Militias loyal to putschist Gen. Khalifa Haftar continue to attack residential areas in southern Tripoli, even during the first days of the Islamic holy month of Ramadan, the internationally recognized Government of National Accord (GNA) said Sunday.
Four Nigerian workers were injured in an attack against civilians in the capital, Tripoli, the GNA-led Burkan Al-Ghadab (Volcano of Rage) Operation said on social media.
In light of the pressing coronavirus crisis, a cease-fire took effect on March 21. However, Haftar's militias have continued their attacks on the capital.
Libya has reported two deaths from the virus, as well as 60 confirmed cases and 15 recoveries. The country recorded its first case on March 24.
The GNA has been under attack by Haftar's forces since last April, with more than 1,000 killed in the violence. The government launched Operation Peace Storm on March 26 to counter these strikes.
The GNA announced April 13 its forces had removed Haftar's militias from at least eight provinces, removing a 3,000-square-kilometer (1,158-square-mile) area from the warlord's grip.
The air force of Libya's U.N.-recognized GNA also launched an air attack on tankers transporting fuel to Haftar's militias. Three tankers transporting fuel to Haftar's militias were hit in the operation in Tarhuna city in the province of Bani Walid, a statement by GNA official Muhammad Kanunu said. The attack comes as last week, GNA forces launched a military operation to recapture Tarhuna, which holds strategic value for Haftar as his last major stronghold in the area surrounding Tripoli.
Meanwhile, this week, Haftar's militias attacked the capital Tripoli once again on the first day of the Islamic holy month of Ramadan, killing three civilians.
The U.N. on March 22 urged conflicting parties in Libya to the cease-fire. Both parties announced their acceptance of the proposal, with Haftar's militias attacked Tripoli.
It was the second of two truces and cease-fires which both parties, warlord Haftar and the GNA, agreed to sign up to. One was the Jan.12 truce in the German capital Berlin that was called upon as a result of the efforts of President Recep Tayyip Erdoğan and his Russian counterpart Vladimir Putin.
Since Jan.12, over 850 violations have been recorded by the U.N. with 70 breaches during the last week alone. The U.N. states that 49 civilian casualties were recorded between April 14 and April 20, including eight deaths.
Libya is suffering from divided institutions, corruption, a struggling economy and low oil revenues. According to the U.N., since the blockade was imposed around mid-January, the country has lost $4 billion in oil revenues while the country also faces the relatively new threat of COVID-19.
Europe calls for humanitarian truce
Meanwhile, the foreign ministers of Germany, France and Italy, as well as the European Union's top diplomat made a joint call on Saturday for a humanitarian truce in Libya, saying all sides must resume peace talks.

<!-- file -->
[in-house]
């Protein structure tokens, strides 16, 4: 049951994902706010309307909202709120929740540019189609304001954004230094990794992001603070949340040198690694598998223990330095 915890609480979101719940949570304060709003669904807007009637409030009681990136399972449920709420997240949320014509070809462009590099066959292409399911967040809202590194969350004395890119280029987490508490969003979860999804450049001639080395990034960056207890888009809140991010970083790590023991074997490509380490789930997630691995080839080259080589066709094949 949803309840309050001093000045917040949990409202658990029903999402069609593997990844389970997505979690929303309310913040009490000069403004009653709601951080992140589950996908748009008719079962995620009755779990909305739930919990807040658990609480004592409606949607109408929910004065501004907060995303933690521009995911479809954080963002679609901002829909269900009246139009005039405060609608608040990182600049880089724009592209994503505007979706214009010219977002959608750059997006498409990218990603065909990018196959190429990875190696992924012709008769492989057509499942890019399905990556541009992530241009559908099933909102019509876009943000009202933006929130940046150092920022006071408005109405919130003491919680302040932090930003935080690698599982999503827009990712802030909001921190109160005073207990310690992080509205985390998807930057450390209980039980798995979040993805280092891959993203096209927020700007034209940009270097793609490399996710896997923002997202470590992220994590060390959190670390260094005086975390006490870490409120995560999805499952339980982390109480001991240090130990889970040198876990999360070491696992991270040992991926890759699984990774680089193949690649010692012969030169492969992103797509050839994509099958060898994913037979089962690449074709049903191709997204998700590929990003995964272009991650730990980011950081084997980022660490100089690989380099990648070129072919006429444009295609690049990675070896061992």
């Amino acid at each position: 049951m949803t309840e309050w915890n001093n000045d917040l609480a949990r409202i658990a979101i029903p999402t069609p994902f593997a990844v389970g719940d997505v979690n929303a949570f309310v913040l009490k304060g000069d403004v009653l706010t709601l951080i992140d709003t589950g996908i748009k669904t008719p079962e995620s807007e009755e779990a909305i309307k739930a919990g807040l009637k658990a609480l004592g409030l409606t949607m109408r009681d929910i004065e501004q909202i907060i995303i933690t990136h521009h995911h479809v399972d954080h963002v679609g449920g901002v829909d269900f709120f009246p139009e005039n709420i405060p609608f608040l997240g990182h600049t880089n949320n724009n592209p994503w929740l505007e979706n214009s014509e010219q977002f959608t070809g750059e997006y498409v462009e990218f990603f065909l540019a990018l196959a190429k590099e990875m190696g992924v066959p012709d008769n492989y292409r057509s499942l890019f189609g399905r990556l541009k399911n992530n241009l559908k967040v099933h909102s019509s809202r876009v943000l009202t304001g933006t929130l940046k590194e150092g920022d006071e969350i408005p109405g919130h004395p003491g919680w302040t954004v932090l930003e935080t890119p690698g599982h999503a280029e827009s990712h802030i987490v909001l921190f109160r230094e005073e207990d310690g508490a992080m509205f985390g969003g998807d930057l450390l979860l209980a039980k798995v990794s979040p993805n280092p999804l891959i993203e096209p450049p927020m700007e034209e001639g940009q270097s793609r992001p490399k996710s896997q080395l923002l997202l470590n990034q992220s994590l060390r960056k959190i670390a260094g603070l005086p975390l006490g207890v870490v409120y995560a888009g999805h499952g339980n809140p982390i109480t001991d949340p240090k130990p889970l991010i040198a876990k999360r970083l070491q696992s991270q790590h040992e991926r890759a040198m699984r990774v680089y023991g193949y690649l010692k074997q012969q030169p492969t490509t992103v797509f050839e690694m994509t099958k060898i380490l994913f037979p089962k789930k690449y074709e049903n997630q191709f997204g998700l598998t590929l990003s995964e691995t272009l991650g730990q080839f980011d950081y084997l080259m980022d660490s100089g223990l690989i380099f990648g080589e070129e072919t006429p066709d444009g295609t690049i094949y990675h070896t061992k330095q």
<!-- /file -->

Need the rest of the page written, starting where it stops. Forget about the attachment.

"We want to unite our voice with those of the U.N. Secretary-General (Antonio) Guterres and his Acting Special Representative for Libya, Stephanie Turco Williams, in their call for a humanitarian truce in Libya," the statement said.
"We call on all the Libyan actors to be inspired by the spirit of the holy month of Ramadan, engaging in resuming talks for a genuine ceasefire," said the statement, signed by the EU's Josep Borrell, France's Jean-Yves Le Drian, Italy's Luigi di Maio and Heiko Maas of Germany.
While the EU has maintained efforts for the implementation of an arms embargo in the conflict-ravaged country, a Maltese arms dealer was charged with violating EU's Libyan sanctions, local media reported Saturday.
James Fenech, 41, allegedly used two military-grade bots to transport private contractors out of war-torn Libya without notifying authorities, according to the Times of Malta newspaper.
Fenech and four other men were charged with sanction busting in a court in Valletta Friday, with the defendant having had an agreement with an Emirati company to transport personnel in and out of Libya.
"A mysterious Malta-registered boat found in the harbor or Zwetina, Libya, some 150 kilometers (93 miles) south of Benghazi, last August had raised suspicion that it was being used to sneak people in and out of the country, prompting Libyan authorities to launch an investigation," said the newspaper.
The investigation was also searching possible money laundering, police authorities said Saturday, with a request to freeze the assets linked to Fenech accepted by the courts.
Operation IRINI was launched with EU foreign ministers' approval on March 31. The mission aims to operate in the air and sea and uses satellites to ensure that all countries respect the ban on providing arms to the parties involved in the Libyan conflict. The EU forces will also watch for illegal oil exports, prevent human trafficking and contribute to the training of the local coast guard and navy as a complementary task.
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